The Return of the Repressed: The Persistent and Problematic Claims of Long-Forgotten Trauma
Henry Otgaar et al.
Perspectives on Psychological Science, November 2019, Pages 1072-1095
Can purely psychological trauma lead to a complete blockage of autobiographical memories? This long-standing question about the existence of repressed memories has been at the heart of one of the most heated debates in modern psychology. These so-called memory wars originated in the 1990s, and many scholars have assumed that they are over. We demonstrate that this assumption is incorrect and that the controversial issue of repressed memories is alive and well and may even be on the rise. We review converging research and data from legal cases indicating that the topic of repressed memories remains active in clinical, legal, and academic settings. We show that the belief in repressed memories occurs on a nontrivial scale (58%) and appears to have increased among clinical psychologists since the 1990s. We also demonstrate that the scientifically controversial concept of dissociative amnesia, which we argue is a substitute term for memory repression, has gained in popularity. Finally, we review work on the adverse side effects of certain psychotherapeutic techniques, some of which may be linked to the recovery of repressed memories. The memory wars have not vanished. They have continued to endure and contribute to potentially damaging consequences in clinical, legal, and academic contexts.
Does time spent using social media impact mental health?: An eight year longitudinal study
Sarah Coyne et al.
Computers in Human Behavior, forthcoming
Many studies have found a link between time spent using social media and mental health issues, such as depression and anxiety. However, the existing research is plagued by cross-sectional research and lacks analytic techniques examining individual change over time. The current research involves an 8-year longitudinal study examining the association between time spent using social media and depression and anxiety at the intra-individual level. Participants included 500 adolescents who completed once-yearly questionnaires between the ages of 13 and 20. Results revealed that increased time spent on social media was not associated with increased mental health issues across development when examined at the individual level. Hopefully these results can move the field of research beyond its past focus on screen time.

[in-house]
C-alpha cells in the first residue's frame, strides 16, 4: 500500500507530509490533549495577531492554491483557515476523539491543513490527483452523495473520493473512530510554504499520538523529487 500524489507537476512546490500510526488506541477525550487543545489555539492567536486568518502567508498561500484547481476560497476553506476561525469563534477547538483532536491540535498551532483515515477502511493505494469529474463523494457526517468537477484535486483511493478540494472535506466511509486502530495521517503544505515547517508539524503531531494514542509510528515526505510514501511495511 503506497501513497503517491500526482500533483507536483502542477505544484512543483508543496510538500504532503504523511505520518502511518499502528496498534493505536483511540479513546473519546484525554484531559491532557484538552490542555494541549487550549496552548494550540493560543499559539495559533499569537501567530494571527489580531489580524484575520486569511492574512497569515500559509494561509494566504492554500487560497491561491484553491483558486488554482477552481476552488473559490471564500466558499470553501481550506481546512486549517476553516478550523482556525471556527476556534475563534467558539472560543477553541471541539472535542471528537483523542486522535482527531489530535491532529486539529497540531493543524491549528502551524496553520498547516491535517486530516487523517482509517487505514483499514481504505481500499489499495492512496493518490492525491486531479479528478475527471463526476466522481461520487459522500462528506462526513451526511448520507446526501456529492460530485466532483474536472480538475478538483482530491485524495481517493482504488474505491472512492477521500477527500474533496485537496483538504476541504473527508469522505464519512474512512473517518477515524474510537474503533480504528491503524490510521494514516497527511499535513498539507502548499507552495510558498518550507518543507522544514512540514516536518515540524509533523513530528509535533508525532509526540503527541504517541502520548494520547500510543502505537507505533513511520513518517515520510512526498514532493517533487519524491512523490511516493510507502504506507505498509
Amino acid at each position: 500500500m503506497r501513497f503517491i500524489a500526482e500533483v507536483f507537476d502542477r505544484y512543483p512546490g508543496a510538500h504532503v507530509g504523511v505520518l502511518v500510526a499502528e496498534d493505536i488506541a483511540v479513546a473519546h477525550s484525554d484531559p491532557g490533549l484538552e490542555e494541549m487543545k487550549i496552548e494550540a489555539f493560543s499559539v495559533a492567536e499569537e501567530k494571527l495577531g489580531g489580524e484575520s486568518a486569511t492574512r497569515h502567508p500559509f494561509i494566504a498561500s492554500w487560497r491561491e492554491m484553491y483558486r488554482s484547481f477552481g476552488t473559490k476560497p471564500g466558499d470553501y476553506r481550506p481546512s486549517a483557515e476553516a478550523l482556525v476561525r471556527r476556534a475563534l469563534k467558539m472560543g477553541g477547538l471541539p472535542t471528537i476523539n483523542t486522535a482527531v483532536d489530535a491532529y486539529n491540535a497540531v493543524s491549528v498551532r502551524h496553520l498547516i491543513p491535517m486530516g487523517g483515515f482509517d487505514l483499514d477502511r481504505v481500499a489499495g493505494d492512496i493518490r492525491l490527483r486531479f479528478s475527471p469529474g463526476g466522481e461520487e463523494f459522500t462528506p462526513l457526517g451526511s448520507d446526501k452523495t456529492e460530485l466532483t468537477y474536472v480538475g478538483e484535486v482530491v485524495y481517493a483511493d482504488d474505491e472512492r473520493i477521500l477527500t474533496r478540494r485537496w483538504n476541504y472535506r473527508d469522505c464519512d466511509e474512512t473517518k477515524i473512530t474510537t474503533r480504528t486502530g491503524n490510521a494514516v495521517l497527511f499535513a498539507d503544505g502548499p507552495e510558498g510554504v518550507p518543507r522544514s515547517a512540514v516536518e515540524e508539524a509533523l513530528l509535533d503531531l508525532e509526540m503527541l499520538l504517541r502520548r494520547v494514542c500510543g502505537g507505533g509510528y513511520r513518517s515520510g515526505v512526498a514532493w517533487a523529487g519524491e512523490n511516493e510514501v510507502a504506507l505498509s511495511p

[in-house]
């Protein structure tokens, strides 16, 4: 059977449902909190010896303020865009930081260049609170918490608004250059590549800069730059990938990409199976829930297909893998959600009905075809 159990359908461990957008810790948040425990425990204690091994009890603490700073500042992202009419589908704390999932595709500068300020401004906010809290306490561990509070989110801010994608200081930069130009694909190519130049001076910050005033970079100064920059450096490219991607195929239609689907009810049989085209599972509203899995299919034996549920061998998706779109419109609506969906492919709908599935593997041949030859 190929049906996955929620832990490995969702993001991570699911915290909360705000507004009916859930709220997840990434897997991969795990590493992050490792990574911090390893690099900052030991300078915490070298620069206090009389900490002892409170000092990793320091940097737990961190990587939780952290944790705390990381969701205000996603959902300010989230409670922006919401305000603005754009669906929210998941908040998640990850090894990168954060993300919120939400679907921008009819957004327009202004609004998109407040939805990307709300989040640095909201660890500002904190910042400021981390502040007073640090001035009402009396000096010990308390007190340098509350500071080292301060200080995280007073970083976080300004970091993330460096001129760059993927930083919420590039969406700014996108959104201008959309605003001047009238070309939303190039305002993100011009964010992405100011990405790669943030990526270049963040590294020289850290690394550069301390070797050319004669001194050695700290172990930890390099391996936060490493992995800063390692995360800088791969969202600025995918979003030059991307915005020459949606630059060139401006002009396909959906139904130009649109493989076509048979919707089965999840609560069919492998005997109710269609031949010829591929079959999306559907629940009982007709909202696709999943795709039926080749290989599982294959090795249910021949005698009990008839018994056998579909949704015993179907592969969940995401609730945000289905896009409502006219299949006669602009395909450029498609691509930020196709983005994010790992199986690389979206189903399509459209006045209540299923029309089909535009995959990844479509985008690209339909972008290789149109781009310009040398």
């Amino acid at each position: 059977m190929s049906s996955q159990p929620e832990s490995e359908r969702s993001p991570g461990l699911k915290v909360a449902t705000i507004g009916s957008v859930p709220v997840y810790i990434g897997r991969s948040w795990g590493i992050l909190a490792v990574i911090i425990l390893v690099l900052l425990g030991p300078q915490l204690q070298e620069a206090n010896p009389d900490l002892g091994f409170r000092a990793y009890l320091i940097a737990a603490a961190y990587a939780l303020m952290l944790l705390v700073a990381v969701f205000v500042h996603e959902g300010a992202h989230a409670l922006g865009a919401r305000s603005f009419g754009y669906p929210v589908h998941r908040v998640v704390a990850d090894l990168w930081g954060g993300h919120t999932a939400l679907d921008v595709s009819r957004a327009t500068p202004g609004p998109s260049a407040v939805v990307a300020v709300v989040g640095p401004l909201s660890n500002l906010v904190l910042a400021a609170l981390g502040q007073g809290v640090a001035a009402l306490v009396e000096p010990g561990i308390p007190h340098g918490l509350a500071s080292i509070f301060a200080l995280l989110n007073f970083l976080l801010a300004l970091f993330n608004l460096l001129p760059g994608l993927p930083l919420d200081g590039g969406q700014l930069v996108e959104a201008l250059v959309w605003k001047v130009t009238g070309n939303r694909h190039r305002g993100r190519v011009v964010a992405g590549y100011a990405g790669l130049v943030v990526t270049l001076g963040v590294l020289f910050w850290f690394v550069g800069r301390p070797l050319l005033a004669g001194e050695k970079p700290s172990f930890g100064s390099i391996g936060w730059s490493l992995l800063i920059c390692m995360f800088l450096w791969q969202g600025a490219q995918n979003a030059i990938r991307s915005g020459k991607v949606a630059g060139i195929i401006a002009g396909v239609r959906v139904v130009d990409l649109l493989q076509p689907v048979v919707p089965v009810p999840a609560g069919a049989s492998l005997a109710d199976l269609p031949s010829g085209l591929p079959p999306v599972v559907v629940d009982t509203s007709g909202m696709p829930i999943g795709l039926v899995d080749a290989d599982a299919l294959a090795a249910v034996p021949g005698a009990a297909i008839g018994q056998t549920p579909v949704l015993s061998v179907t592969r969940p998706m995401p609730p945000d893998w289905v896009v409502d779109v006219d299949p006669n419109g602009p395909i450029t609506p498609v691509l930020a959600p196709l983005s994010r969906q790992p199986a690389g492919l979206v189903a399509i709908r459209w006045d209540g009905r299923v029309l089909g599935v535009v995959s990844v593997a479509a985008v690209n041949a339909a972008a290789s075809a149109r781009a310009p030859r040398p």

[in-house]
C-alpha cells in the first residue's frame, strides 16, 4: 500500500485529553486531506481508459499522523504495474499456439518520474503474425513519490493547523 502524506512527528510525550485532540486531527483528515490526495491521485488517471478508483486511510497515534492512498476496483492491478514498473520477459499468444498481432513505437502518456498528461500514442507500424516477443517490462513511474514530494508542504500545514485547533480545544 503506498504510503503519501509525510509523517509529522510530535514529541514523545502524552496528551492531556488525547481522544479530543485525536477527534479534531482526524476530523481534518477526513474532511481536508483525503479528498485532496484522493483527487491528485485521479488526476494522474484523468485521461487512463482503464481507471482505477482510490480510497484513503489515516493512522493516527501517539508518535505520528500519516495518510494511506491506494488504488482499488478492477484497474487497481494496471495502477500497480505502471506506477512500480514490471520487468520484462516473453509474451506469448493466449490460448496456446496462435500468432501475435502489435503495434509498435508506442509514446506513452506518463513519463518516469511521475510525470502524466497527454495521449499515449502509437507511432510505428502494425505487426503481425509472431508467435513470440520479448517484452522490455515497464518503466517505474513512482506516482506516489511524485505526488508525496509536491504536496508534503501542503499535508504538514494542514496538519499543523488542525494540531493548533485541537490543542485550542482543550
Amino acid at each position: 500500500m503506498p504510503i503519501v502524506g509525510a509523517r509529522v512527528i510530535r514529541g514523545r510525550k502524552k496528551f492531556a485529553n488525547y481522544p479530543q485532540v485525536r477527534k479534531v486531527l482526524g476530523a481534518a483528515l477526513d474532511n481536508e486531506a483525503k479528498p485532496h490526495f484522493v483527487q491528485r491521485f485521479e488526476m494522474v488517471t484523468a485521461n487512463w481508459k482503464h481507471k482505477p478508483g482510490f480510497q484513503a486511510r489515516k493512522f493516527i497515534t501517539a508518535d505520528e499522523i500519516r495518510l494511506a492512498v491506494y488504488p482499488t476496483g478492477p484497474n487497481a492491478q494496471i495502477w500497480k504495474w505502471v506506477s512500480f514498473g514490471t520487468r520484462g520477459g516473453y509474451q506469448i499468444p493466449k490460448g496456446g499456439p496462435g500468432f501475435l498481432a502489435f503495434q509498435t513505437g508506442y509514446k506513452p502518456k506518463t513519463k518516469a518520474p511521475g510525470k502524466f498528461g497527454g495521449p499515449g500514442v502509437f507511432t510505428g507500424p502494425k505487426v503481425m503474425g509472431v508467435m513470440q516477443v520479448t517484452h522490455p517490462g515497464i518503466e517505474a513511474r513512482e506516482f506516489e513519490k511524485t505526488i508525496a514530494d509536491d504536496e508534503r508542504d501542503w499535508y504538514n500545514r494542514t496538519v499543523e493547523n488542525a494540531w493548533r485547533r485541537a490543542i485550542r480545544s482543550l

The Impostor Syndrome from Luxury Consumption
Dafna Goor et al.
Journal of Consumer Research, forthcoming
The present research proposes that luxury consumption can be a double-edged sword: while luxury consumption yields status benefits, it can also make consumers feel inauthentic, producing what we call the impostor syndrome from luxury consumption. As a result, paradoxically, luxury consumption may backfire and lead consumers to behave less confidently due to their undermined feelings of self-authenticity. Feelings of inauthenticity from luxury consumption may arise because consumers perceive luxury as an undue privilege. These feelings are less pronounced among consumers with high levels of chronic psychological entitlement, and they are reduced when consumers' sense of entitlement is temporarily boosted. The effects are robust across studies conducted in the lab and in field settings such as the Metropolitan Opera, Martha's Vineyard, a luxury shopping center, and the Upper East Side in New York, featuring relevant participant populations including luxury target segments and consumption contexts including consumers' reflections on their actual past luxury purchases.